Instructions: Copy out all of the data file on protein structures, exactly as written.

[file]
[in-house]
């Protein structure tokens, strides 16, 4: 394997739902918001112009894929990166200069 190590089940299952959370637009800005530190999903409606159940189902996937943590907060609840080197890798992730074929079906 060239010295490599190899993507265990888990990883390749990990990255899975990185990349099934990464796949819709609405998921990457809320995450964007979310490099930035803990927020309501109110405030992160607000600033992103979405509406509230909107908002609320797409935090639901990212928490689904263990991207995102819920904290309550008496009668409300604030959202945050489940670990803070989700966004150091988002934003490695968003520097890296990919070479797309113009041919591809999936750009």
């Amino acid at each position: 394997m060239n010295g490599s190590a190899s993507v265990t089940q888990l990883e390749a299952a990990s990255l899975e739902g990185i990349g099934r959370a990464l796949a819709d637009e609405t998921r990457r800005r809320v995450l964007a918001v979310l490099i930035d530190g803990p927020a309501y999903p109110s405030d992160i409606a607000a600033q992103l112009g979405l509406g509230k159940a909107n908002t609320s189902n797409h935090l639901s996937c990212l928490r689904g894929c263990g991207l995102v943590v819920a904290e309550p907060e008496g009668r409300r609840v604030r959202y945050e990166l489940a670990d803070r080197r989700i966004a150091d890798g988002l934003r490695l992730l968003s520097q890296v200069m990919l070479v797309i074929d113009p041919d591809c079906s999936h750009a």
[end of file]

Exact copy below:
[in-house]
């Protein structure tokens, strides 16, 4: 394997739902918001112009894929990166200069 190590089940299952959370637009800005530190999903409606159940189902996937943590907060609840080197890798992730074929079906 060239010295490599190899993507265990888990990883390749990990990255899975990185990349099934990464796949819709609405998921990457809320995450964007979310490099930035803990927020309501109110405030992160607000600033992103979405509406509230909107908002609320797409935090639901990212928490689904263990991207995102819920904290309550008496009668409300604030959202945050489940670990803070989700966004150091988002934003490695968003520097890296990919070479797309113009041919591809999936750009």
């Amino acid at each position: 394997m060239n010295g490599s190590a190899s993507v265990t089940q888990l990883e390749a299952a990990s990255l899975e739902g990185i990349g099934r959370a990464l796949a819709d637009e609405t998921r990457r800005r809320v995450l964007a918001v979310l490099i930035d530190g803990p927020a309501y999903p109110s405030d992160i409606a607000a600033q992103l112009g979405l509406g509230k159940a909107n908002t609320s189902n797409h935090l639901s996937c990212l928490r689904g894929c263990g991207l995102v943590v819920a904290e309550p907060e008496g009668r409300r609840v604030r959202y945050e990166l489940a670990d803070r080197r989700i966004a150091d890798g988002l934003r490695l992730l968003s520097q890296v200069m990919l070479v797309i074929d113009p041919d591809c079906s999936h750009a």